Chickens in the hoop house, finally!

Keeping chickens warm and safe during a Bruce Peninsula winter is challenging. This is only our third year, but each year we learn a little more.  It helps that our birds are pretty hardy; especially after surviving last winter’s frigid temperatures.

 

The chickens stay outside as long as possible in the fall.

The chickens stay outside as long as possible in the fall. Rocky (front girl) gives me the stink eye – like this weather is my fault.

 

We like to keep our birds outdoors as long as possible into the fall. They are fine in the colder temperatures as long as they can get out of the wind and don’t get wet. We provide a covered area they can hang out in as well as their mobile coop. Yes, it’s an old truck cap. It works.

Things get tricky when the fence battery gets cold and has to be switched out with a warmer, charged one every morning. Man, that thing is heavy. Being off-grid, we are loathe to add any extra power draws during the dark time of the year. Charging a fence battery can use a lot of power we’d rather use elsewhere, like for lights and running water.

Traditionally, we move the chickens into the garage just before Christmas. This allows us the chance to get away for the holidays and have a chicken sitter. We know the birds are secure, and the sitter can easily tend to their needs and collect eggs. Win-win. Mostly.

The garage is quite dark so egg production drops pretty rapidly. We are ok with the hens taking a seasonal break – I know I sure need one at this time of year. But it would be nice to get a little something for all the water hauling and litter flipping required during the winter.

 

Chicken indoor coop

This chicken seems to be saying, “It’s getting a bit crowded in here. Time to move us to the big house.” I think she means hoop house.

 

We knew we wanted to grow our flock and the garage pen would not house them as well. After much research, we came up with the idea of a hoop house. Because we were naive about how long it would take to construct, we didn’t exactly get it in place that fall for the birds. Happily, I was able to use the hoop house during the summer to grow heirloom tomatoes, cucumbers and peppers. You can read about that here. It was put to good use.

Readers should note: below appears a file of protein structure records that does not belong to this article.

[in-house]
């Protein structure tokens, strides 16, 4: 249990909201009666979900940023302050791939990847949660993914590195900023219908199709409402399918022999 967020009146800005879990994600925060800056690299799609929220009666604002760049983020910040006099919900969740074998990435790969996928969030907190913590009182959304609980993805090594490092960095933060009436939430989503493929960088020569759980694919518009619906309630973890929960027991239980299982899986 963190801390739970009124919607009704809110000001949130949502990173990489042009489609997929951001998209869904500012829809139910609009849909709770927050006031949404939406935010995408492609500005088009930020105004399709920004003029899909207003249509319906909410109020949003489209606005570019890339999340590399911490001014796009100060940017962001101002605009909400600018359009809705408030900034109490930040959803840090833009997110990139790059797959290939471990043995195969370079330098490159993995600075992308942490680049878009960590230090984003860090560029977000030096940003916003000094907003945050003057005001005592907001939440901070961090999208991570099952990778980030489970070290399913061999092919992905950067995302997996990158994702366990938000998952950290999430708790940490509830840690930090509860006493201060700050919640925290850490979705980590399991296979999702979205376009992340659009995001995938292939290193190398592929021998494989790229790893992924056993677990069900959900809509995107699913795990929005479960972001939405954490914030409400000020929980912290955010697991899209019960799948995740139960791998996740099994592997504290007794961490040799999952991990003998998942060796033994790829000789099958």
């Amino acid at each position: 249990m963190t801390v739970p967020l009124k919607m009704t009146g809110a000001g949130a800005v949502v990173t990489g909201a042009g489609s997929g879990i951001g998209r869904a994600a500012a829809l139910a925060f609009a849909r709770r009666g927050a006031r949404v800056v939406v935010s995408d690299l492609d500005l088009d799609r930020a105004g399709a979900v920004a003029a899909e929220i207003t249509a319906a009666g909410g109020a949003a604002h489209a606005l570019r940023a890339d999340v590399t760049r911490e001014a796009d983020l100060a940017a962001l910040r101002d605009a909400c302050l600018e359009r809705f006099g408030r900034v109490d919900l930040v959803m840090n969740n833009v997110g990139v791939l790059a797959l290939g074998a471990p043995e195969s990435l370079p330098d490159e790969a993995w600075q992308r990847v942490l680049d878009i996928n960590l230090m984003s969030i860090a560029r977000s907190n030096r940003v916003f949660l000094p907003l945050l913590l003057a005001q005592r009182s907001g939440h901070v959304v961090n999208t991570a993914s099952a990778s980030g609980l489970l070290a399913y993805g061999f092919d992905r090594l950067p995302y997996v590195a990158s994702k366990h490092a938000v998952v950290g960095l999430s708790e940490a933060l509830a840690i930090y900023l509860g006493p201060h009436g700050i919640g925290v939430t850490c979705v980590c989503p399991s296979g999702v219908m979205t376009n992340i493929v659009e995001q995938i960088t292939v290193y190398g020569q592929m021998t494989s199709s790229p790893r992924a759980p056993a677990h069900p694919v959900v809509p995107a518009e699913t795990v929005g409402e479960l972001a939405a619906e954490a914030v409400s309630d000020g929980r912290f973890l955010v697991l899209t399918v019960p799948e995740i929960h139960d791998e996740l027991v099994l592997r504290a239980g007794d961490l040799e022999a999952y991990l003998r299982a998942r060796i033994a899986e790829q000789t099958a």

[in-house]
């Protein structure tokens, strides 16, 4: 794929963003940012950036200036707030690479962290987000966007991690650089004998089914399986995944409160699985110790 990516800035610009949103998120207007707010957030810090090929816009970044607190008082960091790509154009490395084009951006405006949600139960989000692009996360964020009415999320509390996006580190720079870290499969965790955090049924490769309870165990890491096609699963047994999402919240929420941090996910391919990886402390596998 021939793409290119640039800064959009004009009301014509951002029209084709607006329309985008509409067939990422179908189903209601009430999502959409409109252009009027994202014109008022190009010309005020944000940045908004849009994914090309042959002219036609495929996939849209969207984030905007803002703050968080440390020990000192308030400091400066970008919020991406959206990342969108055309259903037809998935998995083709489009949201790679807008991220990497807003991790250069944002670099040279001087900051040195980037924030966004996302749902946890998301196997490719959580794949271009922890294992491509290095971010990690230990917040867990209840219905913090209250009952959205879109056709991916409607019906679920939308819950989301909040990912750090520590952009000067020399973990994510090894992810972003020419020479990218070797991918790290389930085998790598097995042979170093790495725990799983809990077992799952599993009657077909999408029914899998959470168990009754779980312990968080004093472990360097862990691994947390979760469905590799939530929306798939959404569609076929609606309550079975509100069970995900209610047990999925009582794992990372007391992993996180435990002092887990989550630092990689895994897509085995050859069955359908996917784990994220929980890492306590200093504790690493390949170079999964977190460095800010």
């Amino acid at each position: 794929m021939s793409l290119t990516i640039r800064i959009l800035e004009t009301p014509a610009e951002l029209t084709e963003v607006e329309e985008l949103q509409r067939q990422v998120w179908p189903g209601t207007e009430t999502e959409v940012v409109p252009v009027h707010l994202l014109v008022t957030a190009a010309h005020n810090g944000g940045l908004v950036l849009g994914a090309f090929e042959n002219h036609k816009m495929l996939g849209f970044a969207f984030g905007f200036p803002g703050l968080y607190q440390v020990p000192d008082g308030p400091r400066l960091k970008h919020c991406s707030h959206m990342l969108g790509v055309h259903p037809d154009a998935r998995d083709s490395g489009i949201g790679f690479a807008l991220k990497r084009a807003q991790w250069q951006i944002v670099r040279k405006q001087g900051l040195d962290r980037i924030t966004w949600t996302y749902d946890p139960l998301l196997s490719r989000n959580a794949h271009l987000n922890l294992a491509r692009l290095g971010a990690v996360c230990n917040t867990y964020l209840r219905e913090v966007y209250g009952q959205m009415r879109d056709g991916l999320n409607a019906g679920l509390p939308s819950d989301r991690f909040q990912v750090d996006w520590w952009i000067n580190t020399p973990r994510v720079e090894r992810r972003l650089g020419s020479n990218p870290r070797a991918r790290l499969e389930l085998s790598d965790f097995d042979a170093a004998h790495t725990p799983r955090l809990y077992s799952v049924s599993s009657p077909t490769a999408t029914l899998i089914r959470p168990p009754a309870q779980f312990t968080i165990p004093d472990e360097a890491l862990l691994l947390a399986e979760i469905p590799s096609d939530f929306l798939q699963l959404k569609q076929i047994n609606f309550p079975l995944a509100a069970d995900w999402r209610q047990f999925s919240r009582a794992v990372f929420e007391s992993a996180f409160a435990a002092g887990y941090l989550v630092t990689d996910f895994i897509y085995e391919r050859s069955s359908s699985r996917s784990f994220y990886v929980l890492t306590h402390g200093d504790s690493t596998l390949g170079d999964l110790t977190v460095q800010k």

Then, there were many details to work out this fall before we moved our chookies into their new digs. The edges of the hoop house needed further critter-proofing, a roost needed constructing, and more wood chips and leaf mulch need to be added. We also wanted to fence off an area where the chickens wouldn’t “do their thing”  for some early crop growing in March and April. So back into the garage they went at Christmas time while we made everything perfect.

It was the end of January. Everything was ready. My daughter and I started catching and carrying the chickens after school one evening. When Peter arrived home, we had moved over half of them but were a little nervous about catching the roosters. They are big; pretty friendly, for roosters but big. He had no trouble with them and we had everyone moved before dark.

 

Chickens in hoop house drink from a waterer

Some of the girls getting a drink. Raising the waterer off the ground keeps it cleaner longer. We gathered leaf bags from the good folks in Wiarton for the chicken’s deep litter.

 

The next day I went out to the hoop house to check on everyone. There was a lot of scritch-scratching in the leaves as the chickens got used to their new home. It was quite nice to hear. No squabbles or hen-pecking. They were effectively destroying all of the plants still alive in the structure. They feasted on swiss chard, several types of kale and broccoli plants that I had put into the ground too late to mature. Also they cleaned up lots of grass and weeds that were hiding under the plantings.

 

 

hoop house chickens

Maybe it’s not Pinterest pretty, but this new set-up in the hoop house gives the chickens access to sunlight and soil. The orange snow fence keeps the birds out of an area where we’d like to grow some early greens. The “shack” is a covered roost where the chickens can share some body heat at night.

 

During the day there is so much more light and warmth. Night temperatures can be cold as there isn’t a lot of mass to hold the daytime heat. The covered roost seems to be working and they all figured it out the first night.

Now how about some eggs, ladies.

 

Chicken in nestbox

This chicken is responding to the increased light levels in the hoop house. Yeah!

Comments

  1. Great post Erin…..I would volunteer to be a chicken sitter but then after I’ve looked into their little eyes and got to know them I would have to be a vegetarian! (I’m practically one now!)

Leave a Reply

Your email address will not be published. Required fields are marked *